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|Unravelling trophic subsidies of agroecosystems for biodiversity conservation: Food consumption and nutrient recycling by waterbirds in Mediterranean rice fields|Navedo, J.G.; Hahn, S.; Parejo, M.; Abad-Gómez, J.; Gutiérrez, J.S.; Villegas, A.; Sánchez-Guzmán, J.M.; Masero, J.A. (2015). Unravelling trophic subsidies of agroecosystems for biodiversity conservation: Food consumption and nutrient recycling by waterbirds in Mediterranean rice fields. Sci. Total Environ. 511. dx.doi.org/10.1016/j.scitotenv.2014.12.068
In: Science of the Total Environment. Elsevier: Amsterdam. ISSN 0048-9697; e-ISSN 1879-1026, meer
Cranes; Dabbling ducks; Ecosystem services; Extremadura; Isotopes; Management; Nitrogen; Phosphorus
|Auteurs|| || Top |
- Navedo, J.G.
- Hahn, S.
- Parejo, M.
- Abad-Gómez, J.
- Gutiérrez, J.S., meer
- Villegas, A.
- Sánchez-Guzmán, J.M.
- Masero, J.A.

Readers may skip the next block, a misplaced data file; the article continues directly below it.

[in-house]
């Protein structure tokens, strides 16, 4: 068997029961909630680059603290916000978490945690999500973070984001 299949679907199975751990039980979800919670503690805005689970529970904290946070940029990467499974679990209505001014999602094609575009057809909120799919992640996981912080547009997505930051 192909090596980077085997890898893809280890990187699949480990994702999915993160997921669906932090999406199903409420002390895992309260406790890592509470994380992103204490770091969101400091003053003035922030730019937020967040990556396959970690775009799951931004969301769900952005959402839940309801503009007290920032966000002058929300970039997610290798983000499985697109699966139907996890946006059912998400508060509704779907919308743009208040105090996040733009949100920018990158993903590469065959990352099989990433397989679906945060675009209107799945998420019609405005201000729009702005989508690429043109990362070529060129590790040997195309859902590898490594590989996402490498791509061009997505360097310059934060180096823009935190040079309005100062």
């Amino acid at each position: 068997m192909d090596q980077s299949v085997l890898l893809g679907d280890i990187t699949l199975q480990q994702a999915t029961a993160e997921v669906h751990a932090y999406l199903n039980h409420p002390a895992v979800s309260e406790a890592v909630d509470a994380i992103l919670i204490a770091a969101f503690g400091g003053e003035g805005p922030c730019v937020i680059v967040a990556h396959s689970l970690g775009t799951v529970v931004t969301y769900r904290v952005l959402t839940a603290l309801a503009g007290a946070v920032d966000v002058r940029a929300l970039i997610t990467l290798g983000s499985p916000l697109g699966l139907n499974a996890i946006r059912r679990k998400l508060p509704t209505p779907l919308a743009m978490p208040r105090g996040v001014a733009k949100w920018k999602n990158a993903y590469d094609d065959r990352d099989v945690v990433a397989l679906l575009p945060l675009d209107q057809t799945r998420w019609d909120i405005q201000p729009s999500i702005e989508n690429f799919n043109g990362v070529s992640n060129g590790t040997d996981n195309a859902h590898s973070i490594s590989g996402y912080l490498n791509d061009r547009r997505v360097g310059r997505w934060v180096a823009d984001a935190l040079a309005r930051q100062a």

Waterbirds can reallocate a considerable amount of nutrients within agricultural fields and between agriculture sites and wetlands. However their effects on biogeochemical cycles have rarely been quantified. We estimated bird numbers, diet (from stable isotope analysis), food supply, and the food consumption on rice fields by overwintering waterbirds in one of the most important areas for rice production in southwestern Europe and a key area for various migrating and resident waterbird species. Herein, we modelled the nutrient (N and P) recycling in rice fields, and their transport to reservoirs. The energy consumption by waterbirds (96,605 ± 18,311 individuals) on rice fields during winter averaged at 89.9 ± 39.0 kJ·m- 2, with its majority (89.9%) belonging to foraging on rice seeds. Thus, the birds removed about 26% of rice seeds leftover after harvest (estimated in 932.5 ± 504.7 seeds·m- 2 in early winter) wherein common cranes and dabbling ducks (four species) were the most important consumers. Waterbirds foraging and roosting in the rice fields recycled more than 24.1 (1.0 kg·ha- 1) of N and an additional 5.0 tons (0.2 kg·ha- 1) of P in the Extremadura's rice fields during winter. Additionally, we estimated that 2.3 tons of N and 550 kg of P were removed from rice fields and transported to reservoirs. The seasonal foraging of wildlife should result in a direct benefit for rice farmers by improving nutrient recycling through defecation by waterbirds with respect to artificial fertilisation. Additionally, rice fields located in the cranes' core wintering areas can provide sufficient food supply to induce habitat shift from their traditional wintering habitat in ‘dehesas’ to rice fields, which causes indirect socioeconomic benefit through reduced acorn consumption by cranes. Our modelling approach may thus be especially helpful for management decisions regarding rice agroecosystems in areas which are also important for the conservation of migratory waterbirds.